One of the highlights of this special issue was the extensive review by a large cadre of researchers who assessed the status, development and trends in wildlife acoustics studies in Colombia. Martínez-Medina et al. (2021b) conducted a literature review of the peer-reviewed papers, theses and conference presentations, involving research conducted in Colombia on the topic of bioacoustics, ecoacoustics and soundscape ecology over a thirty-year period (1990 to 2020). They found that 321 papers were published of which 36.6% were on birds, 35% on amphibians and the rest were on other sound producing animals (insects, fish, reptiles, and mammals). They also classified each of the papers into categories of research and determined that the most common type of paper was descriptive. Much of the work that they found was conducted by undergraduate students at Colombian universities and there has been a noticeable uptick in research productivity in this area in Colombia over the last 10 years. Several gaps that they identified included the low numbers of papers on insects, and few studies in the Amazonian region of Colombia. They concluded that much of the work that is being conducted has significant application for conservation as the information from these studies helps to understand population and community dynamics at landscape scales.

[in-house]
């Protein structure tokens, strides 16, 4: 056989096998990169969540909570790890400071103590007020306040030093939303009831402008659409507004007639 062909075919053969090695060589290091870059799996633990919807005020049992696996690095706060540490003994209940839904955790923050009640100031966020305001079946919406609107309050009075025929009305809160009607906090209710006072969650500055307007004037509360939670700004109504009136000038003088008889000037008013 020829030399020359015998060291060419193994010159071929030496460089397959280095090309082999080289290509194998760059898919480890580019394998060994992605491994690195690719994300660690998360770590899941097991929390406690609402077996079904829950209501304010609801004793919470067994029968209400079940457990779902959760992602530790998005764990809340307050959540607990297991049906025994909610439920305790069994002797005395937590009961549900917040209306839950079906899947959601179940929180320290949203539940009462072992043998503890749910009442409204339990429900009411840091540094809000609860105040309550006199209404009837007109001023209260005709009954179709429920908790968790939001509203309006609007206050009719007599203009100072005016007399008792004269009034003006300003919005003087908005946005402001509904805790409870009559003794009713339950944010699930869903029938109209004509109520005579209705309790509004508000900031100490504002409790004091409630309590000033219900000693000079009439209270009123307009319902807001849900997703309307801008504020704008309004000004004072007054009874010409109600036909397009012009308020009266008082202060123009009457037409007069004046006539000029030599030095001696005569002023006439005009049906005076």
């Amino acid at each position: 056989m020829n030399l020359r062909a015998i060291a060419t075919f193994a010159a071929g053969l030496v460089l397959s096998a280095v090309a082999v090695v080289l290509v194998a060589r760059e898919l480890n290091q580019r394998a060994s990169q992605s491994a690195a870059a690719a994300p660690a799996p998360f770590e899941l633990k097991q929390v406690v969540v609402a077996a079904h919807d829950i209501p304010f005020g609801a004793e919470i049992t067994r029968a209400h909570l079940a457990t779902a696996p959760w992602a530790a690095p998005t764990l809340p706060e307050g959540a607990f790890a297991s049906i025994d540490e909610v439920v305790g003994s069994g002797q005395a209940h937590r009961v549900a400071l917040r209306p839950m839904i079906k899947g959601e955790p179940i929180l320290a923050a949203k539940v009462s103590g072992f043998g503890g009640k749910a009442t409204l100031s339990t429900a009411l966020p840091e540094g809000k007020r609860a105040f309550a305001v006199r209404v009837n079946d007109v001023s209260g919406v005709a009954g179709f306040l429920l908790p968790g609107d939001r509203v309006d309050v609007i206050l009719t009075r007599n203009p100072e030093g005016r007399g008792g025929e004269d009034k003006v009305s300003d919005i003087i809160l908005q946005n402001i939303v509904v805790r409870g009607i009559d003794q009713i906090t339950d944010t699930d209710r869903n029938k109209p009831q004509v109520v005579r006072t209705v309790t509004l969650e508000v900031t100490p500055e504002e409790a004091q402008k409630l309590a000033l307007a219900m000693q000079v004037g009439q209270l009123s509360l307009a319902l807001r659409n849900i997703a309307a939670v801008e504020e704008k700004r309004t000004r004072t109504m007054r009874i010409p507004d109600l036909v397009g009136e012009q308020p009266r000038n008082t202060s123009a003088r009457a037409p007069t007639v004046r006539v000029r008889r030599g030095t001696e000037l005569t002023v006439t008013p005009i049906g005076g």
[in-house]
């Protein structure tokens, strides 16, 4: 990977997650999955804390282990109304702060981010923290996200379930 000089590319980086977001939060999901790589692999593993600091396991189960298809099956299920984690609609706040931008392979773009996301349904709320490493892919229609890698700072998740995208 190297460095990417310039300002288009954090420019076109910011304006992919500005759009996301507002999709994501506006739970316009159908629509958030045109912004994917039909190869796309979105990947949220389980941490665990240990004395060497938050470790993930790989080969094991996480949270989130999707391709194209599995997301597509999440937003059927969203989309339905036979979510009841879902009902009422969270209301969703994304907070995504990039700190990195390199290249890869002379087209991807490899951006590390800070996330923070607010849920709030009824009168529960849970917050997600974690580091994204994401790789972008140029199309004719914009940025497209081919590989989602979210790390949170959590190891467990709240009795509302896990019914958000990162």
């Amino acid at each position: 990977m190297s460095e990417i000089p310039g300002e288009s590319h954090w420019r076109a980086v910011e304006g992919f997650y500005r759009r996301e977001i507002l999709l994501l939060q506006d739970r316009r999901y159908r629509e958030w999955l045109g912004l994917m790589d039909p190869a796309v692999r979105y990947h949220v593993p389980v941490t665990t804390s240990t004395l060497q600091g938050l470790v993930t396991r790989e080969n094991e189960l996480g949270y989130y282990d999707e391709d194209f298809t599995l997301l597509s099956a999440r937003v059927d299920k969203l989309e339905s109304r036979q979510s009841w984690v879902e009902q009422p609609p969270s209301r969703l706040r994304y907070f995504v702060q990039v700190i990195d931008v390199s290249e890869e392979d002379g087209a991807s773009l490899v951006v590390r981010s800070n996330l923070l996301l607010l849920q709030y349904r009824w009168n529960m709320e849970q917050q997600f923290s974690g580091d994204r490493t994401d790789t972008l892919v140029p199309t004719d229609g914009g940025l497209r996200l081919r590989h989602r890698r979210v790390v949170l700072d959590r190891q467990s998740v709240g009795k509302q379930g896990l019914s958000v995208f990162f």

With only 13 papers in this special issue, it is clear that the current status of work in acoustics-based fields of ecology is vigorous and the future is bright. There are efforts in all dimensions to these fields, from methods, data science, applications and networking. Latin America contains some of the most important biodiversity hotspots, has tremendous cultural diversity and the ability to conduct highly technical work is very evident from these papers. Collaboration is extensive and the numerous institutions involved in this work is impressive. Latin America, and especially the work in Colombia, represents one of the “hotspots” of scholarship.
This work was partially supported by the USDA NIFA program, Accession Number 233843 and Purdue University. Comments on drafts of this paper were made by K. Bellisario, F. Rivas and D. Savage.
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Center for Global Soundscapes and Department of Forestry and Natural Resources, Purdue University, West Lafayette, Indiana, USA
Instituto de Investigación de Recursos Biológicos Alexander von Humboldt, Bogotá, Colombia